MotoGP Superstar Marc Marquez’s profile, Marc’sWorld Championship campaign in 2008 immediately made many aware of his talent when he took a podium at Donington in his first season, despite a shortened campaign due to injury.
In 2009 he scored only one podium on his way to eighth overall, before in 2010 he scored an incredible ten victories from 12 poles on his way to the 125 World Championship – Marquez had arrived. Stepping up to Moto2 in 2011 the youngster got off to a rocky start, crashing out of the first two rounds.
However, a first win at Le Mans laid the way for six more wins as he pushed Stefan Bradl for the title until a crash in practice at the Malaysian GP ended Marquez’s season prematurely – including a podium from P38 on the grid in Phillip Island.
Problems with his vision because of that crash cut short his 2012 pre-season, yet after surgery and fighting to recover in time, he was on the pace from the start, fighting it out in what proved to be a highly competitive Moto2 season.
Following some stunning rides and spectacular wins, Márquez was crowned Moto2 World Champion at the penultimate round in Phillip Island – before winning the season finale from the back of the grid.
For 2013 he stepped to the premier class, taking retiring Casey Stoner’s place in the Repsol Honda Team. It would prove to be the most remarkable rookie season ever witnessed, as Marquez took the world title to become the youngest premier class World Champion and the first rookie title winner for 35 years.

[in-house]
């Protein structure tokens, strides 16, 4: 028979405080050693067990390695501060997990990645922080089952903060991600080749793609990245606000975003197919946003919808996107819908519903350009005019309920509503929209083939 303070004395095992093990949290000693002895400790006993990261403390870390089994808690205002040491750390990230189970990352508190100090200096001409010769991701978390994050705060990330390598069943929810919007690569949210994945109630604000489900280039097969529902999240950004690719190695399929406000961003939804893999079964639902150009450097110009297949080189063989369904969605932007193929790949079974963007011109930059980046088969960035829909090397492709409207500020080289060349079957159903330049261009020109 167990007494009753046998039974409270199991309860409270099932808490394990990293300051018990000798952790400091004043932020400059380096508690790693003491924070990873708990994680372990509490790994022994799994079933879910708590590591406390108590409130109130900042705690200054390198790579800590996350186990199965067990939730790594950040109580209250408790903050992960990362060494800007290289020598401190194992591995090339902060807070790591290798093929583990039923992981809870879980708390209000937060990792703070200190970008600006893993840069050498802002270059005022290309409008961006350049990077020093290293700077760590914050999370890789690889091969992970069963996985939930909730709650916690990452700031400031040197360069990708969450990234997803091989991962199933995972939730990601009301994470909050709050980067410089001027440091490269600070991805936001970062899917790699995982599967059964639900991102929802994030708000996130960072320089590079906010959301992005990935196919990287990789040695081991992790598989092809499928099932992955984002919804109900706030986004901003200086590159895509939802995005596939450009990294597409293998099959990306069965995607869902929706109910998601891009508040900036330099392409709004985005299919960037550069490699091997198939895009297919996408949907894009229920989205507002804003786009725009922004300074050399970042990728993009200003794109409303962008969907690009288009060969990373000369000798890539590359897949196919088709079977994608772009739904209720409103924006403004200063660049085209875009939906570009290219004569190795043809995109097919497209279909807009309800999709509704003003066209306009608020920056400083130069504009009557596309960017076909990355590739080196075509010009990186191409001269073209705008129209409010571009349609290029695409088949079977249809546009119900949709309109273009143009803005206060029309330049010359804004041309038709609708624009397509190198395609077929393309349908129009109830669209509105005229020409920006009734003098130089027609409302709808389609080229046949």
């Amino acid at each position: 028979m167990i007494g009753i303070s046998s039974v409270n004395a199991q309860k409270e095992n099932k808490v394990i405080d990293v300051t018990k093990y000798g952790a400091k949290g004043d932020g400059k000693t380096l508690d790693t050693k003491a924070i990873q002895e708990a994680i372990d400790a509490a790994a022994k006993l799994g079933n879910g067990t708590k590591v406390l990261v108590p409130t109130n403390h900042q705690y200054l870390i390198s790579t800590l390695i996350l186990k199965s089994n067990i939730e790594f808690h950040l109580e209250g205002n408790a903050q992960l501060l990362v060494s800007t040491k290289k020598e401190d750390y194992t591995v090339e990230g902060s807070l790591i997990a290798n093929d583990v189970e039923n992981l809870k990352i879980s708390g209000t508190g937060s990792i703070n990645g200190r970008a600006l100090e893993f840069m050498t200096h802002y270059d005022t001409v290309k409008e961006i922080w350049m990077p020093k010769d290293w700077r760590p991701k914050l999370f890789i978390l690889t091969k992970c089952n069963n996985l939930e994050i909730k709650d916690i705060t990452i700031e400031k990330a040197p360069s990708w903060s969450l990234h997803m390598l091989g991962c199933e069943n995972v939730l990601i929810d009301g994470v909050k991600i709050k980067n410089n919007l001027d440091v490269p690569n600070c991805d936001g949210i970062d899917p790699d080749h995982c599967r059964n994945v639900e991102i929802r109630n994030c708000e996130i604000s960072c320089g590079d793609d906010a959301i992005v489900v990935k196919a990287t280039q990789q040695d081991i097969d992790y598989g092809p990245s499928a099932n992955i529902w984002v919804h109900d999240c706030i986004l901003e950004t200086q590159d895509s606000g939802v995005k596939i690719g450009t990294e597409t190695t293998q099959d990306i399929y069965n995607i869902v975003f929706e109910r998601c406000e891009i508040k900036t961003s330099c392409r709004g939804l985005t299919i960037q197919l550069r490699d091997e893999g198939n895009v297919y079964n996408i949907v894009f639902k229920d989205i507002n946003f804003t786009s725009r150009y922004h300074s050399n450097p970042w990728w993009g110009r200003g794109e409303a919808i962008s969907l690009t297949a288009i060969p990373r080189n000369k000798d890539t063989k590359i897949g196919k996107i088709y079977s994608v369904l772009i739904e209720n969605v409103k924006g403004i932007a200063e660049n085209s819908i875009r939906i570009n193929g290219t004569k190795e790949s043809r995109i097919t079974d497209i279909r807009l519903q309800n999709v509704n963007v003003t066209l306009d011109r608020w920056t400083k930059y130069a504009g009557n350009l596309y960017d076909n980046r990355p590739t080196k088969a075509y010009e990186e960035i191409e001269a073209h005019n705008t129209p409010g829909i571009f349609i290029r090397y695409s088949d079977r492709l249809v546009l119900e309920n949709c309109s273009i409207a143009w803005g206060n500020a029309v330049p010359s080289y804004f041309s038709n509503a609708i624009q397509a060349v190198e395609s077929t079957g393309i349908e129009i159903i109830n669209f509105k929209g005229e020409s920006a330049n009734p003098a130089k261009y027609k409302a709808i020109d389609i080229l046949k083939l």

In the process, he also became the youngest ever pole-sitter and race winner at the inaugural Grand Prix of the Americas and missed out on podium finishes on only two occasions. He sealed the title on his third attempt, in Valencia, finishing third as outgoing title winner Jorge Lorenzo won the race.
In 2014 Marquez raised the bar again, with his red-hot form from the first Grand Prix at Qatar taking him to ten successive victories in the ten opening rounds. By round 15 in Japan the remarkable young Spaniard had secured his second successive MotoGP title, with three races remaining.
2015 would not be the same fairy-tale season as Marquez failed to finish on six occasions, finding the bike more difficult. He and Valentino Rossi’s friendship rapidly deteriorated, reaching a climax in Sepang as they clashed on track and Rossi was penalised for the incident.
Despite the hardships, Marquez took five wins and third in the championship – going home for the off-season determined to fight back.
In 2016 he aimed to bounce back with the MotoGP Championship switching to Michelin rubber.